God Bless the Gar­goyles is a most unex­pected treasure. At first glance, just from its cover, the average grand­parent, looking for that perfect children’s book to read aloud, might very well pass this one by. Its cover is dark and almost fore­boding. Yet, look again. There’s some­thing tender in the blue angel’s face and look at the way its arm is wrapped all the way around the forlorn gar­goyle. Maybe the book isn’t scary after all.

The strength of a good picture book is the power of illus­tra­tions to illu­minate a story. Dav Pilkey, both author and illus­trator in this case, has mas­ter­fully blended both ele­ments in God Bless the Gar­goyles. The story of the crea­tures, created in Midieval times to guard and protect churches, is told in attention grabbing rhyme: “in a long-​​ago time, when long-​​ago peoples/​were building cathe­drals and raising up steeples,/they crafted stone crea­tures and set them on perches/​to guard and protect and watch over the churches./” Pilkey does not write down to his readers or the read-​​to. Even a small child, uncertain of the dif­ference between a church and a cathedral or whether crafted means the same thing as made or man­u­fac­tured, can follow along on the strength of Pilkey’s paintings.  In addition, the author has wisely framed his text so that his verse is never hidden by his illustrations.

Pilkey’s art imag­i­na­tively illus­trates his verse as when time passes from people looking at the gar­goyles in fear, until “as time went along, people’s fear turned to spite.”  The fearful people on the lefthand page are seen looking up at the crea­tures while their own hands make the Sign of the Cross, clutch a child to their chest and one with a hand raised. Although the painting of the cathedral, cov­ering both pages, remains the same, the people on the righthand page all have their hands raised, including a nun, in obvious anger. The passage of time is also subtly evident in the dif­ferent clothing worn by the two groups of people on opposing pages.

The gar­goyles, sad­dened to tears by the hurtful way people regard them, are mirac­u­lously visited by nearby angels who hear their pain on a stormy, rainy night. The angels come and sit beside each one, giving love and comfort enough for both angels and gar­goyles to take joyful flight. And on that page, if you look care­fully at the angels in the stained glass windows, you’ll see one angel with a white dove gently in hand.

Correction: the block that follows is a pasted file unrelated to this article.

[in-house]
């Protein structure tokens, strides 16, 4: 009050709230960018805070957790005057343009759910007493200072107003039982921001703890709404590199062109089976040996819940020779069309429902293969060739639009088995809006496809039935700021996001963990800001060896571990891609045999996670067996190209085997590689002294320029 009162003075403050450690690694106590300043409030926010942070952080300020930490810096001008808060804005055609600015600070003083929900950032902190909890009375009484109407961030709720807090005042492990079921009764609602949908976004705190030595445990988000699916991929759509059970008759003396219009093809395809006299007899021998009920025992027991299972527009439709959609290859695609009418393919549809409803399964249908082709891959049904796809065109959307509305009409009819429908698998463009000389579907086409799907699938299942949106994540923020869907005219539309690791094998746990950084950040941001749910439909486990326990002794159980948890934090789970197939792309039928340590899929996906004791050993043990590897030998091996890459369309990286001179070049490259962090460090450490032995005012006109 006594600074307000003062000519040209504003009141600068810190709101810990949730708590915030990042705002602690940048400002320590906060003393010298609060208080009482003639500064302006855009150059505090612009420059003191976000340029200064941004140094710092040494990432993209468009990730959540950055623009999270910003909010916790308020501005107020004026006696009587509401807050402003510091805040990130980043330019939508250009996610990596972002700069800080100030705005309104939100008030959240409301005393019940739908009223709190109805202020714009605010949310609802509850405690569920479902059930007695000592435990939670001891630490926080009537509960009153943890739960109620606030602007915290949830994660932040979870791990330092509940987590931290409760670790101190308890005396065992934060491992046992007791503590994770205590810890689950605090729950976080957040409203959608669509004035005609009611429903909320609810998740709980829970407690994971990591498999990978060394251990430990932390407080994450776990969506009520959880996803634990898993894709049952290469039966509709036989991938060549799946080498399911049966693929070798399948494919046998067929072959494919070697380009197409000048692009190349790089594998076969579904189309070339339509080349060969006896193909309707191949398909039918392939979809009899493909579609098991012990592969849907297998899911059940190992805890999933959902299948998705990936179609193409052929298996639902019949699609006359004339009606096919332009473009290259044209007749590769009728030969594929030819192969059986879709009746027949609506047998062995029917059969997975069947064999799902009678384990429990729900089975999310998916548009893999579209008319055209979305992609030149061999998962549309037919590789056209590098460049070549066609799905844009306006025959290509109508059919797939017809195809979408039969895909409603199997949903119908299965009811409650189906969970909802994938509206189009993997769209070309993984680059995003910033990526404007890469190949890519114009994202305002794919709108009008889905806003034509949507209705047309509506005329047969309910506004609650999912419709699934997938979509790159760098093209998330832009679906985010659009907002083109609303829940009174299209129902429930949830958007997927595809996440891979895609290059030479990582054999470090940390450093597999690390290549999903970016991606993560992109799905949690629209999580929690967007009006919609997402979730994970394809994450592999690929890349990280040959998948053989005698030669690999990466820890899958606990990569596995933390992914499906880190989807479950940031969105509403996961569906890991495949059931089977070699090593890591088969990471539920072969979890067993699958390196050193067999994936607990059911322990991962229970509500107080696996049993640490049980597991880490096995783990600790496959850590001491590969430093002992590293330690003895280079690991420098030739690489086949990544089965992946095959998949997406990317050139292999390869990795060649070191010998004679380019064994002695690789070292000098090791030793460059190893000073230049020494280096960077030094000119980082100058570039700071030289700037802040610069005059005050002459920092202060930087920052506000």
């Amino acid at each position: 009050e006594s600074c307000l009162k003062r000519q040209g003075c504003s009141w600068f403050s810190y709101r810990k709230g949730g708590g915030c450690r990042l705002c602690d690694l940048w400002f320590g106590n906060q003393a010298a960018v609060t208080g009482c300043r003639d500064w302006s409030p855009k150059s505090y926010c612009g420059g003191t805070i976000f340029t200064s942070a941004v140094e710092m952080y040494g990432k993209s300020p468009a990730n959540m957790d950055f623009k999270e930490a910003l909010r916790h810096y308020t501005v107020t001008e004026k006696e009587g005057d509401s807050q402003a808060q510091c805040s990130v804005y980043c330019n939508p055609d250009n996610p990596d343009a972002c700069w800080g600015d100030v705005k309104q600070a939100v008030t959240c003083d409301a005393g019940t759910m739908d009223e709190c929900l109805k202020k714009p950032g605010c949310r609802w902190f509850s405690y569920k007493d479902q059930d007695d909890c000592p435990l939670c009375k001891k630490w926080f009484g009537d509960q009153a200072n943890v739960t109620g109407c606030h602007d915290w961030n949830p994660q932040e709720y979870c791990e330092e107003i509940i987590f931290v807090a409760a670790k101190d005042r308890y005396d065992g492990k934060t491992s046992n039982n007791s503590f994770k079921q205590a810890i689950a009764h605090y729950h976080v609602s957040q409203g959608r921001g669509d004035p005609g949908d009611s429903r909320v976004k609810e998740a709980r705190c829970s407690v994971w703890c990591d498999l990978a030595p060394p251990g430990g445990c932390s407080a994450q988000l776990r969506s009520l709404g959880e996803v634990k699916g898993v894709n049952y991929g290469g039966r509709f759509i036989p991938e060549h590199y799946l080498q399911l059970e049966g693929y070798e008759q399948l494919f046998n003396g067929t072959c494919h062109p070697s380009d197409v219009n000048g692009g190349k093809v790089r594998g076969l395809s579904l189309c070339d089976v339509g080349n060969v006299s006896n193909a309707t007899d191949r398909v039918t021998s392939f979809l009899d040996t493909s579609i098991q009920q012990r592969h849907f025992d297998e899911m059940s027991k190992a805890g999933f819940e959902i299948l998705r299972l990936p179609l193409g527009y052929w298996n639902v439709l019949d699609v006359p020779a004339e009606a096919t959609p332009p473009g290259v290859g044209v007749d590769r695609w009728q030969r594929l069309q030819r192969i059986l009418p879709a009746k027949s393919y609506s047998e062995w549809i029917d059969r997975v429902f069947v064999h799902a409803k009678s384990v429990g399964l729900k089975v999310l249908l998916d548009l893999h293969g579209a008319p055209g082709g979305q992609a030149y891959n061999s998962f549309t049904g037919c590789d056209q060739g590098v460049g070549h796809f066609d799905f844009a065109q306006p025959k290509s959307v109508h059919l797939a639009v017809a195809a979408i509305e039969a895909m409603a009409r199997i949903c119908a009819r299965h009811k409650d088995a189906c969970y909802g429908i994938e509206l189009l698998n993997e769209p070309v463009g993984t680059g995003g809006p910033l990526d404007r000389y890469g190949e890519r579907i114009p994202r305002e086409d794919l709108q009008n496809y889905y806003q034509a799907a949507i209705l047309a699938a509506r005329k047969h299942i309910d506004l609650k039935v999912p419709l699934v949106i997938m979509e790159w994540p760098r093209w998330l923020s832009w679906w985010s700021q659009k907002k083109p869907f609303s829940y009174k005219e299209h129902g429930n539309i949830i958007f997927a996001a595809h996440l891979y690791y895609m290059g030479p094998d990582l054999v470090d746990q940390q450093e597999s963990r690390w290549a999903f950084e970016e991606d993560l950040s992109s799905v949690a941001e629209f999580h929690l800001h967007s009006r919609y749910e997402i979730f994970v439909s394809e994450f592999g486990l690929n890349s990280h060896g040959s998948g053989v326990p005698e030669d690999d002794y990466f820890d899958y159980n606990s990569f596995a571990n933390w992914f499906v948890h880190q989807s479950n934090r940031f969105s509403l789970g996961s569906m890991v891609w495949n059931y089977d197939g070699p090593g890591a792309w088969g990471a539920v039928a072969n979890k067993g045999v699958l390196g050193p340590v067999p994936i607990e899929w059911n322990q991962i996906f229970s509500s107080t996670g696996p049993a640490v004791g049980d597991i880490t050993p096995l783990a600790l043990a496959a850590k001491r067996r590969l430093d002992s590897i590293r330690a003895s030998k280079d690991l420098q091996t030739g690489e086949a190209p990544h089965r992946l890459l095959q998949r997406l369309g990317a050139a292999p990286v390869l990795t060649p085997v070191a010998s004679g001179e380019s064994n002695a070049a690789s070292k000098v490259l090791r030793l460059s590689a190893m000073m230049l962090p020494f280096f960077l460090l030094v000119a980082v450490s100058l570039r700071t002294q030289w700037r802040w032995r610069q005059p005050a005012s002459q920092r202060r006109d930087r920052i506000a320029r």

Pilkey’s verse then asks for blessings upon stormy nights and for all those who feel they don’t belong. The blessings con­tinue to embrace those who have gone before and those who are left behind. The angels and gar­goyles fly over hills and neigh­bor­hoods and cities and it is there, in a street scene, that we see angels giving comfort and love to the homeless and poor. It is also the scene of a diner with a bright reflective light of yellow, the same diner and color of hope in Edward Hopper’s famous painting, Nighthawks.

Hopper isn’t the only person Pilkey pays homage to in this won­derful book. There is a hint of Chagall in the flight of angels and Charles Dickens is also brought to mind in the last words of the story, “god bless the gar­goyles. God bless us all.”

This is a book for every person, no matter what age. God bless Dav Pilkey.

Thanks!

  • Stdboar

    Sunny, After reading this review I imme­di­ately thought of the Oakland Bay Bridge and the new section that was put in after the Loma Prieta earth­quake of 1989. Before the workers fin­ished, they put up a gar­goyle on the outside of the section but you can only see it from below (unless you want to hang over the side!). I was made aware of it by a sailor who brought it to my attention on a sail soon after the section was fin­ished. Nat­u­rally, we used binoc­ulars as it is a long way up to the bridge from the water. It is on the north side of the section.
    But of course it’s there to protect the com­mutors!!
    Donna from the Clayton Book Club

  • http://www.bookinwithsunny.com Sunny Solomon

    Thanks for the neat post, Donna. Maybe that gar­goyle is also there to protect the bridge itself.

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